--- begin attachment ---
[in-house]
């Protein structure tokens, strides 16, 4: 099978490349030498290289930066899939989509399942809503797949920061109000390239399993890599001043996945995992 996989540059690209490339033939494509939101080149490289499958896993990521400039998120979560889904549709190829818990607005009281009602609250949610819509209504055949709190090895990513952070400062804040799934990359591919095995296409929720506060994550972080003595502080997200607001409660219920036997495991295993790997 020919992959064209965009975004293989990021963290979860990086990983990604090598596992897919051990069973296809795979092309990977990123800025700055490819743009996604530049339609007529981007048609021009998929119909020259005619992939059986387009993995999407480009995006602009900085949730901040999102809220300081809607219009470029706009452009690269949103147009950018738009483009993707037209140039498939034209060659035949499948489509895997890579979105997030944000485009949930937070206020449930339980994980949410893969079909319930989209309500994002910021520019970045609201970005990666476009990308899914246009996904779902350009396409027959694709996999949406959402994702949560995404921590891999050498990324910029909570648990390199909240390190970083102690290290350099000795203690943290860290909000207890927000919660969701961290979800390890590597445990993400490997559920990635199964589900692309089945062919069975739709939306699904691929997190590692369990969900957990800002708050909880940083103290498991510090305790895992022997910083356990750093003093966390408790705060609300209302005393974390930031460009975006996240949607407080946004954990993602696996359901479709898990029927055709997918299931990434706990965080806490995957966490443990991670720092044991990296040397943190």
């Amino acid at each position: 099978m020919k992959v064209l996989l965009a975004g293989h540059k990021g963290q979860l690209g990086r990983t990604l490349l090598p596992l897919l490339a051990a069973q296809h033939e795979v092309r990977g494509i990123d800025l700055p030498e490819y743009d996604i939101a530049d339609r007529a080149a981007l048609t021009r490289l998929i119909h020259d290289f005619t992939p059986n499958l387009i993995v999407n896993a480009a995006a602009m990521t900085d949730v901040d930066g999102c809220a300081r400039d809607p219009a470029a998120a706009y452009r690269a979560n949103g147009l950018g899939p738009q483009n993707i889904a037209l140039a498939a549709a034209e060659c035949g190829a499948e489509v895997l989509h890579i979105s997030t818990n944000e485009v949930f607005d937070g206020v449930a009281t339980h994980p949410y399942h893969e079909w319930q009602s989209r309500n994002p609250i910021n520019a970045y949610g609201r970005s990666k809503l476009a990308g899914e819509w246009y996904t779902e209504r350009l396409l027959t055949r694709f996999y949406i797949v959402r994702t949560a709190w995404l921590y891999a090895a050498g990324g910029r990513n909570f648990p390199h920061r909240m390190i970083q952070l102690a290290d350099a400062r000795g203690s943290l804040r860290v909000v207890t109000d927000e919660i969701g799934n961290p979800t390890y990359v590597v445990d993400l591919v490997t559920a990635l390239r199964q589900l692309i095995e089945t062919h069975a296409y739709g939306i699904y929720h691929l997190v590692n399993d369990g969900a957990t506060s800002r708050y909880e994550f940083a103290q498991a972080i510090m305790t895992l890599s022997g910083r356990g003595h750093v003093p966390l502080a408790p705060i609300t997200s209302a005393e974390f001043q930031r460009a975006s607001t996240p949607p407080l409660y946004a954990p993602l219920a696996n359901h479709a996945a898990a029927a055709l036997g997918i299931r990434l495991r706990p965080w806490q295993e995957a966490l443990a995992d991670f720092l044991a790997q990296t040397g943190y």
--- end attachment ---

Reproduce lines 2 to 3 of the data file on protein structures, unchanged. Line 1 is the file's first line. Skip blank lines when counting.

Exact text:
């Protein structure tokens, strides 16, 4: 099978490349030498290289930066899939989509399942809503797949920061109000390239399993890599001043996945995992 996989540059690209490339033939494509939101080149490289499958896993990521400039998120979560889904549709190829818990607005009281009602609250949610819509209504055949709190090895990513952070400062804040799934990359591919095995296409929720506060994550972080003595502080997200607001409660219920036997495991295993790997 020919992959064209965009975004293989990021963290979860990086990983990604090598596992897919051990069973296809795979092309990977990123800025700055490819743009996604530049339609007529981007048609021009998929119909020259005619992939059986387009993995999407480009995006602009900085949730901040999102809220300081809607219009470029706009452009690269949103147009950018738009483009993707037209140039498939034209060659035949499948489509895997890579979105997030944000485009949930937070206020449930339980994980949410893969079909319930989209309500994002910021520019970045609201970005990666476009990308899914246009996904779902350009396409027959694709996999949406959402994702949560995404921590891999050498990324910029909570648990390199909240390190970083102690290290350099000795203690943290860290909000207890927000919660969701961290979800390890590597445990993400490997559920990635199964589900692309089945062919069975739709939306699904691929997190590692369990969900957990800002708050909880940083103290498991510090305790895992022997910083356990750093003093966390408790705060609300209302005393974390930031460009975006996240949607407080946004954990993602696996359901479709898990029927055709997918299931990434706990965080806490995957966490443990991670720092044991990296040397943190």
């Amino acid at each position: 099978m020919k992959v064209l996989l965009a975004g293989h540059k990021g963290q979860l690209g990086r990983t990604l490349l090598p596992l897919l490339a051990a069973q296809h033939e795979v092309r990977g494509i990123d800025l700055p030498e490819y743009d996604i939101a530049d339609r007529a080149a981007l048609t021009r490289l998929i119909h020259d290289f005619t992939p059986n499958l387009i993995v999407n896993a480009a995006a602009m990521t900085d949730v901040d930066g999102c809220a300081r400039d809607p219009a470029a998120a706009y452009r690269a979560n949103g147009l950018g899939p738009q483009n993707i889904a037209l140039a498939a549709a034209e060659c035949g190829a499948e489509v895997l989509h890579i979105s997030t818990n944000e485009v949930f607005d937070g206020v449930a009281t339980h994980p949410y399942h893969e079909w319930q009602s989209r309500n994002p609250i910021n520019a970045y949610g609201r970005s990666k809503l476009a990308g899914e819509w246009y996904t779902e209504r350009l396409l027959t055949r694709f996999y949406i797949v959402r994702t949560a709190w995404l921590y891999a090895a050498g990324g910029r990513n909570f648990p390199h920061r909240m390190i970083q952070l102690a290290d350099a400062r000795g203690s943290l804040r860290v909000v207890t109000d927000e919660i969701g799934n961290p979800t390890y990359v590597v445990d993400l591919v490997t559920a990635l390239r199964q589900l692309i095995e089945t062919h069975a296409y739709g939306i699904y929720h691929l997190v590692n399993d369990g969900a957990t506060s800002r708050y909880e994550f940083a103290q498991a972080i510090m305790t895992l890599s022997g910083r356990g003595h750093v003093p966390l502080a408790p705060i609300t997200s209302a005393e974390f001043q930031r460009a975006s607001t996240p949607p407080l409660y946004a954990p993602l219920a696996n359901h479709a996945a898990a029927a055709l036997g997918i299931r990434l495991r706990p965080w806490q295993e995957a966490l443990a995992d991670f720092l044991a790997q990296t040397g943190y």